The problem is that risk assessment becomes paramount, and in stretched services it may be the main purpose of contact with patients. No health professional wants to bear the heavy burden of death, possibly compounded by an inquiry and fear of loss of livelihood. This isn't just wanting to keep out of trouble, though. We don't forget the people who die; we can't suffer the pain of their families, but there will always be regret and sorrow.
When I learned about depressive disorder, I heard about melancholia. I read that people slow down, look sad or flat, their movements ponderous. They talk quietly, often with gaps. Sometimes they are agitated. Their sleep is disturbed, they may barely eat, and their thoughts are black. We have all seen these people, and they are often very unwell. But what of the smiling depressives?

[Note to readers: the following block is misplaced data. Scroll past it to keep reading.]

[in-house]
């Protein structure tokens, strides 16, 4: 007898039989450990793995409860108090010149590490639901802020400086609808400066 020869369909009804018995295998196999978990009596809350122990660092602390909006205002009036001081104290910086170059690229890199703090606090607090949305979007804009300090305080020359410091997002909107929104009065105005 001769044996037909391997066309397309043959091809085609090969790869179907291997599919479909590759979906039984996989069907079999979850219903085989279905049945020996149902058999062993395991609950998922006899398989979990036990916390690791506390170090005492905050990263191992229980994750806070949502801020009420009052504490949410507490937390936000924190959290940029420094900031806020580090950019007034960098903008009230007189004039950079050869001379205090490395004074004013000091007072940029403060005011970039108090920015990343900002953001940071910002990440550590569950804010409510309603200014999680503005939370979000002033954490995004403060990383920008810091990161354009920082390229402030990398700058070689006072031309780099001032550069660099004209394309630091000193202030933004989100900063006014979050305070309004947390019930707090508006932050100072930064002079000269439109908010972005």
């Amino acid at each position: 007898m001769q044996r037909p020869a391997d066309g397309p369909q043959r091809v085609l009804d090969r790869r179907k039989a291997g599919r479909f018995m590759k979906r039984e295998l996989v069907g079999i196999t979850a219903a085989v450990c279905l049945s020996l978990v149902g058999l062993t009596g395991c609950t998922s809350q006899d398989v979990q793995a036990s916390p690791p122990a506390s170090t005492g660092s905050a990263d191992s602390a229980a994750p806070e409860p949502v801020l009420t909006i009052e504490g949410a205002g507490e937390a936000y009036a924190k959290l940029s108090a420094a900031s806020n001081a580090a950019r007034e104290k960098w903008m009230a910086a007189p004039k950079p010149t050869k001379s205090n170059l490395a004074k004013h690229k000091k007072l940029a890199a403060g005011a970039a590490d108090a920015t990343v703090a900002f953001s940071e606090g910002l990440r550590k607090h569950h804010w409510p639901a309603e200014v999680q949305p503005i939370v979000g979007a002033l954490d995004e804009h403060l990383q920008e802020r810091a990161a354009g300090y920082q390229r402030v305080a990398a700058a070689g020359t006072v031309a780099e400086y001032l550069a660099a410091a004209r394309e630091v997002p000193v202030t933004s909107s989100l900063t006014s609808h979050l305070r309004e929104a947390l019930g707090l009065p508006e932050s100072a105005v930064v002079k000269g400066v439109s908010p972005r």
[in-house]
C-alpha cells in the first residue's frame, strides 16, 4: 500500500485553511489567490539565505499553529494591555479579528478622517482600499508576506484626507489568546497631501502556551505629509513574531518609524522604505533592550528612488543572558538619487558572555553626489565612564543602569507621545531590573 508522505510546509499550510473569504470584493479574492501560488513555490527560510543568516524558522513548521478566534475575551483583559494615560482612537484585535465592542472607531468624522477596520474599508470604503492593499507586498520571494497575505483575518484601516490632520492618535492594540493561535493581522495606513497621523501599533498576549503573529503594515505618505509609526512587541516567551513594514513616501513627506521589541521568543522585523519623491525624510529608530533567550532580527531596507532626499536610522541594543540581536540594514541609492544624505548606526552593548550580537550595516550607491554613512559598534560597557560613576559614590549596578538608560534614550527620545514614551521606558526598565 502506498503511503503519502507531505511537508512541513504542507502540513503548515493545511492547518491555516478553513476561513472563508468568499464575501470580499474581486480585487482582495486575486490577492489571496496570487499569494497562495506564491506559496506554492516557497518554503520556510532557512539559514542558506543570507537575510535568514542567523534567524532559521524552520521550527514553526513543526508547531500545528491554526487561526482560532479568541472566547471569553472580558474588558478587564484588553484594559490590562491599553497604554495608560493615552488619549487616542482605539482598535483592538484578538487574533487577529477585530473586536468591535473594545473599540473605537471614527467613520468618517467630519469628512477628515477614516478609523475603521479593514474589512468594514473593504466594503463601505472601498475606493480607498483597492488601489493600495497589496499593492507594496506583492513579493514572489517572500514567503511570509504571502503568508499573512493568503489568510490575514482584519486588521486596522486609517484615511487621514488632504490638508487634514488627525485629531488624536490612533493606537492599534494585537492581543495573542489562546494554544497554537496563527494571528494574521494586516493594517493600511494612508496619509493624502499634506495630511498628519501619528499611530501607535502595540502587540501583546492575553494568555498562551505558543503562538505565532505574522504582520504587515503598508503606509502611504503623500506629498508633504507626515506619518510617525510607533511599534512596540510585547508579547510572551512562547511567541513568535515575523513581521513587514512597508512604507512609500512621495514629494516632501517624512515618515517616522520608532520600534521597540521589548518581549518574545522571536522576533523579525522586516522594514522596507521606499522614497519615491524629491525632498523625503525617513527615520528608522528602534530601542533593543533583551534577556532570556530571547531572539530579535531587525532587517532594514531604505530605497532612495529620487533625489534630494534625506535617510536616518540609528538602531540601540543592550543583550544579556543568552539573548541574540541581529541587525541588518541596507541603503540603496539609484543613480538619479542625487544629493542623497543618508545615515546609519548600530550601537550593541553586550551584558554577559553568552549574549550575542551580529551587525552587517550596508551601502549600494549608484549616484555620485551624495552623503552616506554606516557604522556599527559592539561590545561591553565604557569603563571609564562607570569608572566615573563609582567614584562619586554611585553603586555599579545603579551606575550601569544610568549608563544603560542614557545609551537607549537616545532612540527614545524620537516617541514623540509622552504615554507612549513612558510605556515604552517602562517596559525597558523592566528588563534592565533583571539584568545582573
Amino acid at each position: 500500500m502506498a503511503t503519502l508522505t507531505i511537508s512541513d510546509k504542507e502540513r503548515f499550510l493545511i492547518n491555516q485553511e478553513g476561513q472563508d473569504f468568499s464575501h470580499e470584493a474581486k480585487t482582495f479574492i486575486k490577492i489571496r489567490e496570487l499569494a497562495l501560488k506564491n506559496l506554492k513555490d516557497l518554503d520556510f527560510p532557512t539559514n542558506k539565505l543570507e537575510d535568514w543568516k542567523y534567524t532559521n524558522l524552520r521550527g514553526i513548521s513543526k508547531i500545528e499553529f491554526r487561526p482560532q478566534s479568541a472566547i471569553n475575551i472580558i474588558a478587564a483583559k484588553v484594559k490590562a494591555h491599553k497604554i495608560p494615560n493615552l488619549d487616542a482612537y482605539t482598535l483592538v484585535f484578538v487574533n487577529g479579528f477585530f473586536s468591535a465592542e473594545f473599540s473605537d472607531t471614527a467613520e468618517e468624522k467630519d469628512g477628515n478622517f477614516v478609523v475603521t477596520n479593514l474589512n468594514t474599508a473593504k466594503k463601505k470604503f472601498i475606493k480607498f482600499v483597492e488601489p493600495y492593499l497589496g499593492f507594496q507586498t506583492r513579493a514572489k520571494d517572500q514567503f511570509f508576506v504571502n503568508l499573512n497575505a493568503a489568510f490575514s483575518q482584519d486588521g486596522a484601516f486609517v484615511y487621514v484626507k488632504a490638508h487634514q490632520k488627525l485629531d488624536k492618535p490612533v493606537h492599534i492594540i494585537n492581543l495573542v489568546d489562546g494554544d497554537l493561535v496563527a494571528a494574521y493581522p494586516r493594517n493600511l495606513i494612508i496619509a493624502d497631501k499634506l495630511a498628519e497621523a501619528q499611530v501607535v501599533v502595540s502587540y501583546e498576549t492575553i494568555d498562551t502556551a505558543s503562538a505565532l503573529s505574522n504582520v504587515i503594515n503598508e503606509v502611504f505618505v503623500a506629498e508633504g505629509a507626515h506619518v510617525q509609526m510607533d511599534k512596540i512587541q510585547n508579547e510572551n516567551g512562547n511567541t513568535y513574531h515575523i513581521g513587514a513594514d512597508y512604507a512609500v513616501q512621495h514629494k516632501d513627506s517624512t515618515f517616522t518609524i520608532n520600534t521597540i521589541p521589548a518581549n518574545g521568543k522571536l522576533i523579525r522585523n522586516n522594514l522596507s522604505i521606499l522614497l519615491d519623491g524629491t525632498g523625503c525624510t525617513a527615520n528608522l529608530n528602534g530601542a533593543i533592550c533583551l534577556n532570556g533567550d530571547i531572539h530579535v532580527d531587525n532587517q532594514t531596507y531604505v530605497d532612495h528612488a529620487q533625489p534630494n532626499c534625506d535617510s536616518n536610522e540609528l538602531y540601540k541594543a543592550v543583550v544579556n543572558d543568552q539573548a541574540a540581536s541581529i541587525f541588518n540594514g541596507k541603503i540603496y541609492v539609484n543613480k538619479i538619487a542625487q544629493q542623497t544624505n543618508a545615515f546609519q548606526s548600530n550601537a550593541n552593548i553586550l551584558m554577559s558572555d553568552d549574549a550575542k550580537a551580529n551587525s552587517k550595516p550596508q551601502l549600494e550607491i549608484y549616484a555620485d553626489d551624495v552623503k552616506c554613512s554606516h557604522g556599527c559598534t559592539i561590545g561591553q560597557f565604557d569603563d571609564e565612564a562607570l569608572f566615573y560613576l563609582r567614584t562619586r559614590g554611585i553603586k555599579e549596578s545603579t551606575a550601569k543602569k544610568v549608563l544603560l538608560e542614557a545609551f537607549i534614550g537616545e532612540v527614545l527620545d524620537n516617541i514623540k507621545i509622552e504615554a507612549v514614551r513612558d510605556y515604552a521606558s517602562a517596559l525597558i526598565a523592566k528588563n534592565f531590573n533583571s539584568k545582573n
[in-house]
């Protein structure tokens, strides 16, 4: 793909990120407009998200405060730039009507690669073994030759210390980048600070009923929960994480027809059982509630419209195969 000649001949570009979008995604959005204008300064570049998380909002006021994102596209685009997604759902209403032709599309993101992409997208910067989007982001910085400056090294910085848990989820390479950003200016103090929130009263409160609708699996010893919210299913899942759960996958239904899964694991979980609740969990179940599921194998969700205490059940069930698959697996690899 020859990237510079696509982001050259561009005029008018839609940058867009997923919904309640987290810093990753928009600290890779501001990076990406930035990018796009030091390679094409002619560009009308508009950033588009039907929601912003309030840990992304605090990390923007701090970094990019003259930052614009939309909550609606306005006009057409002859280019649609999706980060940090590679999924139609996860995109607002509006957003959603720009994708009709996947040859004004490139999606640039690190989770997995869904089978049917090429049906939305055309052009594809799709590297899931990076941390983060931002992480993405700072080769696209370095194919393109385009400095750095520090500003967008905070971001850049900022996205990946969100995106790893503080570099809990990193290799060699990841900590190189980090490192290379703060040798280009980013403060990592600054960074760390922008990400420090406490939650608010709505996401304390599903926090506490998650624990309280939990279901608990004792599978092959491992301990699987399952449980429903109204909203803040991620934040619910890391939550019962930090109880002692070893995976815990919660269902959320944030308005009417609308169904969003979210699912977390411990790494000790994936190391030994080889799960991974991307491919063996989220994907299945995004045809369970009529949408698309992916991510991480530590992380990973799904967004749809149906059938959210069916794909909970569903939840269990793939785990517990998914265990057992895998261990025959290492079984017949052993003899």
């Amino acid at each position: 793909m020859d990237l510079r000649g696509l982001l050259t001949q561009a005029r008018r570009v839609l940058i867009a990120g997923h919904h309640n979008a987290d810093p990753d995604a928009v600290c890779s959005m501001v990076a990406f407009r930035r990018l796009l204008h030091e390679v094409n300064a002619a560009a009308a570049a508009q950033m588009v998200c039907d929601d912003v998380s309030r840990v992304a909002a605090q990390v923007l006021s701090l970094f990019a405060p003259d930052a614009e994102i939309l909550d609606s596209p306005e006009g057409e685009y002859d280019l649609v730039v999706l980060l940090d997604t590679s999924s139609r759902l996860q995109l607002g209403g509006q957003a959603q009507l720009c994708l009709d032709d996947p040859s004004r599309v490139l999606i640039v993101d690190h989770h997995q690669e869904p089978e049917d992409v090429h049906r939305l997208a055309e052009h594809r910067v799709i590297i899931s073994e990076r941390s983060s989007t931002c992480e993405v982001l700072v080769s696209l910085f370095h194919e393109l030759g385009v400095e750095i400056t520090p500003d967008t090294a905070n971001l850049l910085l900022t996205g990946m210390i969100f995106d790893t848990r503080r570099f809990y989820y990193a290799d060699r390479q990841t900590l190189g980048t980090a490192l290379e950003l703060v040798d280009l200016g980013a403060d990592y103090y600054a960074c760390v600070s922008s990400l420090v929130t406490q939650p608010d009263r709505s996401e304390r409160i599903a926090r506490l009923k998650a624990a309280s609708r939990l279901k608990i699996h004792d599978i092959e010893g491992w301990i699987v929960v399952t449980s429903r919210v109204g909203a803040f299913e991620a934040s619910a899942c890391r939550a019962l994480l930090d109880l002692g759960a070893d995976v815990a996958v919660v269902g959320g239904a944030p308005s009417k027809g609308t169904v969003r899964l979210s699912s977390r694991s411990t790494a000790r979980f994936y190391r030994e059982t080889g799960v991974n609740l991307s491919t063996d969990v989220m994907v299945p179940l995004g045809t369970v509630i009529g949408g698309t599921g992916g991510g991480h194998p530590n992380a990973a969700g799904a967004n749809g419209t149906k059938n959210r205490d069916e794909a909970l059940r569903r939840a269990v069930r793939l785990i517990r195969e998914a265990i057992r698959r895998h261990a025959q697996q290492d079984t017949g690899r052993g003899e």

It can be more complicated to assess their risk: a rigid approach may lead the psychiatrist to believe that it is negligible, and it will look negligible when recorded. But a broader, less focused conversation might reveal more. It's just difficult for the psychiatrist, with limited time, to achieve that.
My own experience is certainly that what you see is not always what you get. I feel depressed before my appearance follows suit. And at that time, if I say I feel depressed, the response will be: Well, you look fine, you seem really well. I know that people want me to be well, and that it's often no more than that, but it's quite discombobulating. Later, I may feel no worse, but haven't bothered to put makeup on, and am told: You look dreadful. That's not cheering either.